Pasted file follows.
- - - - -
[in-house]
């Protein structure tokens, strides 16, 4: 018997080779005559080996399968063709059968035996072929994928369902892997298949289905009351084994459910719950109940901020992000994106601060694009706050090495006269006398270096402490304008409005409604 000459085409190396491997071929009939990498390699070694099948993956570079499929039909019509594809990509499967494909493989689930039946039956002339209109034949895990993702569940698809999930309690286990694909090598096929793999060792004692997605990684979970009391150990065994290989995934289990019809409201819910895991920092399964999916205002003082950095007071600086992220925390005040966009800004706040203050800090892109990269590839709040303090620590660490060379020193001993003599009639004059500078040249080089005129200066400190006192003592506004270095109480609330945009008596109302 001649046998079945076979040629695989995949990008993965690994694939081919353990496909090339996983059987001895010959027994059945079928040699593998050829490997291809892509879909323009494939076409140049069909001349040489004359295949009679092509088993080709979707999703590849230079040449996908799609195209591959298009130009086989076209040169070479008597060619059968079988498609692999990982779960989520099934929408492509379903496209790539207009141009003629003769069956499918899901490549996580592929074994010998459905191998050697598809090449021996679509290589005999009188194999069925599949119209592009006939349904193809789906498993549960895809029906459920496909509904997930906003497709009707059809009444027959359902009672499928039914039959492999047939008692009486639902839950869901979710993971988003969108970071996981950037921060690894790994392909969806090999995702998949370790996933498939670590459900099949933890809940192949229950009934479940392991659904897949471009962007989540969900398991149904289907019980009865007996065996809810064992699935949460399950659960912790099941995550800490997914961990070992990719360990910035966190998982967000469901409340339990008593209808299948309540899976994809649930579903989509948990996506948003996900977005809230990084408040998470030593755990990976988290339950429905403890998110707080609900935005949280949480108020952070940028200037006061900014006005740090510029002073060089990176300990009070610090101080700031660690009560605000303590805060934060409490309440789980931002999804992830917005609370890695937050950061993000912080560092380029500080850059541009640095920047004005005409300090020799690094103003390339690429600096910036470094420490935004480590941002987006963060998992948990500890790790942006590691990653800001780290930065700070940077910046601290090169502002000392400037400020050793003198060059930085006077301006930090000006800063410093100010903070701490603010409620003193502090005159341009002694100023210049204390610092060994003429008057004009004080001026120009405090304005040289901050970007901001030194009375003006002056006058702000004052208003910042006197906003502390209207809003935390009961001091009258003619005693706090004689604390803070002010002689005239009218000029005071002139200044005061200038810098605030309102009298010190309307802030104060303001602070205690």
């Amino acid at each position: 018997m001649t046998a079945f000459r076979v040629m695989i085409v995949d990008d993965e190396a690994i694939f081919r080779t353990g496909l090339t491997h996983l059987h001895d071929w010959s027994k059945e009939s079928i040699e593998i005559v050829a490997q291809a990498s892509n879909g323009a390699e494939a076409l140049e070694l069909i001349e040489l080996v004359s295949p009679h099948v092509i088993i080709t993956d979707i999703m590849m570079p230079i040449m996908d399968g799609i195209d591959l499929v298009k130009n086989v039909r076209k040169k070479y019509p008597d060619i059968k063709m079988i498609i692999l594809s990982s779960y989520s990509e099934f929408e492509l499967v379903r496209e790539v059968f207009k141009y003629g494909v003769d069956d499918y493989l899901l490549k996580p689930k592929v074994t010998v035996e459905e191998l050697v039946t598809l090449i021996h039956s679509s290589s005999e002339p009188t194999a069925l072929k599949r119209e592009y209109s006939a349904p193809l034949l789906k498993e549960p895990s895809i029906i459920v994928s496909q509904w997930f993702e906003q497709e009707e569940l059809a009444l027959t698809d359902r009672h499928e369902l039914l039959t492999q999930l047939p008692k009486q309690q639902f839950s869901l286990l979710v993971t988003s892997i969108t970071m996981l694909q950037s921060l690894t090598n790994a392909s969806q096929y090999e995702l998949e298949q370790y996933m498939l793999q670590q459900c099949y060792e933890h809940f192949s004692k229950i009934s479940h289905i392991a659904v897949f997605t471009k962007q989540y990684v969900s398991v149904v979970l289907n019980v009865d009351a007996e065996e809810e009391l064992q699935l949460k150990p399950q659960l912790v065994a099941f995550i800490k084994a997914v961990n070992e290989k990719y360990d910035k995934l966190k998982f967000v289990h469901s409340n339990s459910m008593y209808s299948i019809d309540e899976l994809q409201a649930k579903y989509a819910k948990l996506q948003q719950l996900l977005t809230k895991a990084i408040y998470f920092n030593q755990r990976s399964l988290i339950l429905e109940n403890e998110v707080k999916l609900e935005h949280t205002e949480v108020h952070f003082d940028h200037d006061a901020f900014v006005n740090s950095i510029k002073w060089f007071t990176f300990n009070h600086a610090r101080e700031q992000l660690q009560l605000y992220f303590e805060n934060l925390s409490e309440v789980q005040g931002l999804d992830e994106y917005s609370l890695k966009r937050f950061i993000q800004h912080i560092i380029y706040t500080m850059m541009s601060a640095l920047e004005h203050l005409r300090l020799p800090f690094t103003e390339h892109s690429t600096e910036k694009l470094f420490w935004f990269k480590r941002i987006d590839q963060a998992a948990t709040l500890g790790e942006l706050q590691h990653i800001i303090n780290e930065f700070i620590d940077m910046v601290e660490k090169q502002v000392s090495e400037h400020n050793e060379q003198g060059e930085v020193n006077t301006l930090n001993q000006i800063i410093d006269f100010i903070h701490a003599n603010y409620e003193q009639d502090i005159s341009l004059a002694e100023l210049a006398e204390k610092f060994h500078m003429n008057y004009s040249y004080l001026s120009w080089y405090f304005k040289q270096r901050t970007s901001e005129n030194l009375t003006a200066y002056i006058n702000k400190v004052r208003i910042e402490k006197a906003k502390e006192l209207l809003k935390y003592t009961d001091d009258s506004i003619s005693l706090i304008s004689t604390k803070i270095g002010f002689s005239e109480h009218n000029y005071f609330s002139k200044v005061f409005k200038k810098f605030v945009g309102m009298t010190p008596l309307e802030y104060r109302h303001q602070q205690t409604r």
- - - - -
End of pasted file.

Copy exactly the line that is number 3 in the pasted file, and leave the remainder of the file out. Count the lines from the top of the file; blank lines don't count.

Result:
């Amino acid at each position: 018997m001649t046998a079945f000459r076979v040629m695989i085409v995949d990008d993965e190396a690994i694939f081919r080779t353990g496909l090339t491997h996983l059987h001895d071929w010959s027994k059945e009939s079928i040699e593998i005559v050829a490997q291809a990498s892509n879909g323009a390699e494939a076409l140049e070694l069909i001349e040489l080996v004359s295949p009679h099948v092509i088993i080709t993956d979707i999703m590849m570079p230079i040449m996908d399968g799609i195209d591959l499929v298009k130009n086989v039909r076209k040169k070479y019509p008597d060619i059968k063709m079988i498609i692999l594809s990982s779960y989520s990509e099934f929408e492509l499967v379903r496209e790539v059968f207009k141009y003629g494909v003769d069956d499918y493989l899901l490549k996580p689930k592929v074994t010998v035996e459905e191998l050697v039946t598809l090449i021996h039956s679509s290589s005999e002339p009188t194999a069925l072929k599949r119209e592009y209109s006939a349904p193809l034949l789906k498993e549960p895990s895809i029906i459920v994928s496909q509904w997930f993702e906003q497709e009707e569940l059809a009444l027959t698809d359902r009672h499928e369902l039914l039959t492999q999930l047939p008692k009486q309690q639902f839950s869901l286990l979710v993971t988003s892997i969108t970071m996981l694909q950037s921060l690894t090598n790994a392909s969806q096929y090999e995702l998949e298949q370790y996933m498939l793999q670590q459900c099949y060792e933890h809940f192949s004692k229950i009934s479940h289905i392991a659904v897949f997605t471009k962007q989540y990684v969900s398991v149904v979970l289907n019980v009865d009351a007996e065996e809810e009391l064992q699935l949460k150990p399950q659960l912790v065994a099941f995550i800490k084994a997914v961990n070992e290989k990719y360990d910035k995934l966190k998982f967000v289990h469901s409340n339990s459910m008593y209808s299948i019809d309540e899976l994809q409201a649930k579903y989509a819910k948990l996506q948003q719950l996900l977005t809230k895991a990084i408040y998470f920092n030593q755990r990976s399964l988290i339950l429905e109940n403890e998110v707080k999916l609900e935005h949280t205002e949480v108020h952070f003082d940028h200037d006061a901020f900014v006005n740090s950095i510029k002073w060089f007071t990176f300990n009070h600086a610090r101080e700031q992000l660690q009560l605000y992220f303590e805060n934060l925390s409490e309440v789980q005040g931002l999804d992830e994106y917005s609370l890695k966009r937050f950061i993000q800004h912080i560092i380029y706040t500080m850059m541009s601060a640095l920047e004005h203050l005409r300090l020799p800090f690094t103003e390339h892109s690429t600096e910036k694009l470094f420490w935004f990269k480590r941002i987006d590839q963060a998992a948990t709040l500890g790790e942006l706050q590691h990653i800001i303090n780290e930065f700070i620590d940077m910046v601290e660490k090169q502002v000392s090495e400037h400020n050793e060379q003198g060059e930085v020193n006077t301006l930090n001993q000006i800063i410093d006269f100010i903070h701490a003599n603010y409620e003193q009639d502090i005159s341009l004059a002694e100023l210049a006398e204390k610092f060994h500078m003429n008057y004009s040249y004080l001026s120009w080089y405090f304005k040289q270096r901050t970007s901001e005129n030194l009375t003006a200066y002056i006058n702000k400190v004052r208003i910042e402490k006197a906003k502390e006192l209207l809003k935390y003592t009961d001091d009258s506004i003619s005693l706090i304008s004689t604390k803070i270095g002010f002689s005239e109480h009218n000029y005071f609330s002139k200044v005061f409005k200038k810098f605030v945009g309102m009298t010190p008596l309307e802030y104060r109302h303001q602070q205690t409604r």